Collecting the folklore and uses of plants

Enforced poppy mania?

wopop-043Each year as Remembrance Day approaches the British Legion makes ever greater efforts to get people to buy and wear red poppies.  Poppy-sellers abound at London stations (over 30, including servicemen in uniform, were counted at Victoria one day last week). Each Underground station has at least one poster exhorting people to buy poppies.

Also there has been a tendency to decorate public places with large poppies.  At Woldingham, Surrey, such poppies are placed at regular intervals around the village, each one having details of a service-person who died in the line of duty attached to its support pole, and, on, 2 November, a British Legion flag, complete with poppy symbol flew on the church’s tower.  Woldingham is an upmarket, and one assumes conservative, area, but poppies also decorate town centres in less salubrious areas, such as Tooting Broadway in the London Borough of Wandsworth, and Rainham in the London Borough of Havering.

In what seems to be a synthetic ‘outrage’, much news time has been devoted to the banning by FIFA of the wearing of poppies  by the England and Scotland football teams at a match on Armistice Day, 11 November.  Surely if the players felt that strongly about showing their ‘respect’ they would simply refuse to play on the day.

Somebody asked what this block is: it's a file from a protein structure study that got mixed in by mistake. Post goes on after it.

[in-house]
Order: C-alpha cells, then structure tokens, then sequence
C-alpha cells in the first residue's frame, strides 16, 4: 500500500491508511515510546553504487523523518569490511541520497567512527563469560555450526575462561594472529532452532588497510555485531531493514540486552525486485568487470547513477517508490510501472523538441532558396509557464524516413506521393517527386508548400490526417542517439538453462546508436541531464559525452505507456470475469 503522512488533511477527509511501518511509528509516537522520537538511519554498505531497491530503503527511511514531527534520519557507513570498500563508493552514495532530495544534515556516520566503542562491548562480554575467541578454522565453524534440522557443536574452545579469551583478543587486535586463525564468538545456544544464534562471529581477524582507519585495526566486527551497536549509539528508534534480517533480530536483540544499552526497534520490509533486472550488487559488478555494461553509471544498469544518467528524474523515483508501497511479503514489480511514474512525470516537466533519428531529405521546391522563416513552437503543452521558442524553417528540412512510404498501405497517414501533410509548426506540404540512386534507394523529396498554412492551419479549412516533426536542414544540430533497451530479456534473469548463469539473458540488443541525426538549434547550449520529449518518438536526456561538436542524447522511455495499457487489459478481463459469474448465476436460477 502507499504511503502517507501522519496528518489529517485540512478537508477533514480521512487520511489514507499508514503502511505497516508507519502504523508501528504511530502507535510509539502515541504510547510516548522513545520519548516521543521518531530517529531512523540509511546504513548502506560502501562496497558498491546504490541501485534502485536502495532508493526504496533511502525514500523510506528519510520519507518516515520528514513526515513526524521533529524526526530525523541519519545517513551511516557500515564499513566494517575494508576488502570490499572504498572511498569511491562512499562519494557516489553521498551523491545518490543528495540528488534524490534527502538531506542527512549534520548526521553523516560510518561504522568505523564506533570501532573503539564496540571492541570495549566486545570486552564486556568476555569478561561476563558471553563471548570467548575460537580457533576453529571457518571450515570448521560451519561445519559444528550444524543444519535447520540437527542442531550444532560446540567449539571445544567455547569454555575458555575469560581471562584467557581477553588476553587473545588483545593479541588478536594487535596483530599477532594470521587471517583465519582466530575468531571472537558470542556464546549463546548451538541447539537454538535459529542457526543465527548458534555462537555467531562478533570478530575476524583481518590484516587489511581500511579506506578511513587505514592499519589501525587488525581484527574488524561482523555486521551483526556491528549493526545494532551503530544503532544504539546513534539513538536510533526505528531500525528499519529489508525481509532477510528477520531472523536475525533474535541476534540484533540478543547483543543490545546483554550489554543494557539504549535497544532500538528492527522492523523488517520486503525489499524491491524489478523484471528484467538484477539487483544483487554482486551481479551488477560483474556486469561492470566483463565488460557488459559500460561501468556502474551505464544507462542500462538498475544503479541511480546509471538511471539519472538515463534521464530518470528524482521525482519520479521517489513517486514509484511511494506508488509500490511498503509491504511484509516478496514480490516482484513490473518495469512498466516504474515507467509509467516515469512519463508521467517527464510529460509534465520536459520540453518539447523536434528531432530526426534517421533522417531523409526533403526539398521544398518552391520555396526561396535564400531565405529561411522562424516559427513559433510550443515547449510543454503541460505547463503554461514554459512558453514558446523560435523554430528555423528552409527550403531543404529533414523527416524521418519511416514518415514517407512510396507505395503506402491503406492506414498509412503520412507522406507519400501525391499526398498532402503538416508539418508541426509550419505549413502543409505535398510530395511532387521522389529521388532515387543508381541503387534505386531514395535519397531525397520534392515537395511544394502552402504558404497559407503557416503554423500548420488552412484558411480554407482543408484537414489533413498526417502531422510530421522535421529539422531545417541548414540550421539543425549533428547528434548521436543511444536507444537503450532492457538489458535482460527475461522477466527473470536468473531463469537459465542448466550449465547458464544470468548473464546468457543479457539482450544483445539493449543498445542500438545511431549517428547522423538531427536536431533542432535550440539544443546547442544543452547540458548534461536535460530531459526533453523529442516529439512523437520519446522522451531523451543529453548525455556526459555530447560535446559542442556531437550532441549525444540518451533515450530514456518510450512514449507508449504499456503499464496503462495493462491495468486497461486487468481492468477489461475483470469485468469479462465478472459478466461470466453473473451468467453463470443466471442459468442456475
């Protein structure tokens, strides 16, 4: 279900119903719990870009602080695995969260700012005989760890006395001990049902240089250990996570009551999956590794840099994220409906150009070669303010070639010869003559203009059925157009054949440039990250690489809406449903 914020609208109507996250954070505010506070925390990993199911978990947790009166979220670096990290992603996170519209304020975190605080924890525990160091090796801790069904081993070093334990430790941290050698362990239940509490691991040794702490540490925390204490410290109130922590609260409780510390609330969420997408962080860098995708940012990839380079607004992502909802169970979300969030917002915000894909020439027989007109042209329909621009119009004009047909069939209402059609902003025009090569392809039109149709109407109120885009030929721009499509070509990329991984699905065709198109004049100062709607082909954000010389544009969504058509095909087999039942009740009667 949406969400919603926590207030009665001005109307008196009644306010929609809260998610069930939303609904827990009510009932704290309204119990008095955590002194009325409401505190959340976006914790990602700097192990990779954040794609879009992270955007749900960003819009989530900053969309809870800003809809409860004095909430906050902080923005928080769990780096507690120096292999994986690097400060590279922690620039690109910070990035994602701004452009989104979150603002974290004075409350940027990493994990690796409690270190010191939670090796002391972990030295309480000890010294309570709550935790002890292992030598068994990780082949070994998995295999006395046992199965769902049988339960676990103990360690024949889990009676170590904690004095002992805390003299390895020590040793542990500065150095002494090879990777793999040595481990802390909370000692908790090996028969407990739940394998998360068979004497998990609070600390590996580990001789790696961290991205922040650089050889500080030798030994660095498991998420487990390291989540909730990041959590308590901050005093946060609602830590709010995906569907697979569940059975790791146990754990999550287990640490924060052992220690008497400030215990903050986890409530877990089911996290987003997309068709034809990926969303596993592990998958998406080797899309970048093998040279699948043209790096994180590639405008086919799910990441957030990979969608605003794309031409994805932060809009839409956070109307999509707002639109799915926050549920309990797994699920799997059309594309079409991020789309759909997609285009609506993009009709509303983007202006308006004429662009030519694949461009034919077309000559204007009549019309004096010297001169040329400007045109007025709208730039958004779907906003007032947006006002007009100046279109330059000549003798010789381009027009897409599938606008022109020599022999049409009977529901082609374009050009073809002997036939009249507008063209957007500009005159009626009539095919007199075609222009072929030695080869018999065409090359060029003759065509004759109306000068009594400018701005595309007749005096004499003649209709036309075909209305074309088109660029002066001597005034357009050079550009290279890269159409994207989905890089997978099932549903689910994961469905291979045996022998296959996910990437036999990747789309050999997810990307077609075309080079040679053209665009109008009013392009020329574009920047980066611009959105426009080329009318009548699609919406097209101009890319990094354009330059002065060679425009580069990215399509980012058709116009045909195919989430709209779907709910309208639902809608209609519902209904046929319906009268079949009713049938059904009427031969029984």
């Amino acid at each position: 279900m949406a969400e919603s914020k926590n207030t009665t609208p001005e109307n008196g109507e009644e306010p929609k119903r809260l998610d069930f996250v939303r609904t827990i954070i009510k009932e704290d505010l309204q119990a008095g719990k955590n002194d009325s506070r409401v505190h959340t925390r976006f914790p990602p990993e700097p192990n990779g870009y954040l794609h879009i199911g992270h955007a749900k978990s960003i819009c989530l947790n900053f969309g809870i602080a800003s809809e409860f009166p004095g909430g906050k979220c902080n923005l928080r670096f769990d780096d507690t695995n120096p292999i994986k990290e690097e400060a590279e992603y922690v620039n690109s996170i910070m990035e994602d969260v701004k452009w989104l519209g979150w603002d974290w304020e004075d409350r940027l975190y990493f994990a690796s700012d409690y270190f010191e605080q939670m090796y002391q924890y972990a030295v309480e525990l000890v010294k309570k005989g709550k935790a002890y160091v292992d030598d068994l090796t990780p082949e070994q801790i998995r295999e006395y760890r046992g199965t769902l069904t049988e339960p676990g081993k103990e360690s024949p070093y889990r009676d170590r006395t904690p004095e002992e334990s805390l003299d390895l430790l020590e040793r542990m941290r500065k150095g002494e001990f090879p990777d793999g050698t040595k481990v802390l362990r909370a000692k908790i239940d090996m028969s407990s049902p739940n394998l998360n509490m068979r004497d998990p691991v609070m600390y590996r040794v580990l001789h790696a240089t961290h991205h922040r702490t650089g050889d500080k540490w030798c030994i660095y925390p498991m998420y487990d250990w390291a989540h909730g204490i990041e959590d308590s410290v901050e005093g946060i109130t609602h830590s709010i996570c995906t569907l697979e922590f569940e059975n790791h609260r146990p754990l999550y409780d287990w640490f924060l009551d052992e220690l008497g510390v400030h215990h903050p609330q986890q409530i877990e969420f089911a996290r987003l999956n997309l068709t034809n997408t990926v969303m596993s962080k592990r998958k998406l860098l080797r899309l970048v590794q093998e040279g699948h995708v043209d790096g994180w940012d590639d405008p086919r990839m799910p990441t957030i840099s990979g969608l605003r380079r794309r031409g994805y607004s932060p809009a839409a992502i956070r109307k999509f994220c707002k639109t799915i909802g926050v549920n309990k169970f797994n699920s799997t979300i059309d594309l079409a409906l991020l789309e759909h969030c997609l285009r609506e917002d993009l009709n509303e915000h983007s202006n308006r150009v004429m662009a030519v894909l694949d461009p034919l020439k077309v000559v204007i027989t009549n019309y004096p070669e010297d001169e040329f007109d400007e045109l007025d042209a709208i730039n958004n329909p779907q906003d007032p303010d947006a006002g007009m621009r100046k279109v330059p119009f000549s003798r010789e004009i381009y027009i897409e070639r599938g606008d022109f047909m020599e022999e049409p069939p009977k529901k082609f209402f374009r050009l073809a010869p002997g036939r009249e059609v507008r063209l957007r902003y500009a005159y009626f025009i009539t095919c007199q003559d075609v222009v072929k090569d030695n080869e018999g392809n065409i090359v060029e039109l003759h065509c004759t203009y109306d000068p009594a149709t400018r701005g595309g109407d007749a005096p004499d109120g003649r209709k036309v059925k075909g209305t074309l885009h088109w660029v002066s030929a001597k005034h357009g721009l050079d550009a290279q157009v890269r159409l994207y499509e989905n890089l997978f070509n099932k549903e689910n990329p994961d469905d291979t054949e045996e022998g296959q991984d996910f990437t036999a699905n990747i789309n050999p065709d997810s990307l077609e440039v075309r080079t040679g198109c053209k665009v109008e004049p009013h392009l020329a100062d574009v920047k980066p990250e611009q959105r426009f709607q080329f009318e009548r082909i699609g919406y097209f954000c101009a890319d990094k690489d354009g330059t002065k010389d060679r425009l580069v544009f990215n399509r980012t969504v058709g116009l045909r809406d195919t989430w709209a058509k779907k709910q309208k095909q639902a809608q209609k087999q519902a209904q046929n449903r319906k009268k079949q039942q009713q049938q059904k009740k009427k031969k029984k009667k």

Thus people are being pressurized to conform and wear red poppies. (A friend who lives in Bermondsey, London Borough of Southwark, who would prefer to wear a white poppy, does not feel brave enough to do so).

Particularly distasteful are British Legion advertisements which show service-people injured in recent conflicts, telling us how the need continues.  One gets the impression that the Legion wants conflicts to continue so that it can stay in business; it would be disappointed if a year passed without a service-person being killed or injured.

Comments would be appreciated.

Addendum, 16 November 2016: The Woldingham poppies remain on display, though the British Legion flag is no longer flying on the church tower.

Image:  Woldingham, Surrey, 2 November 2016.

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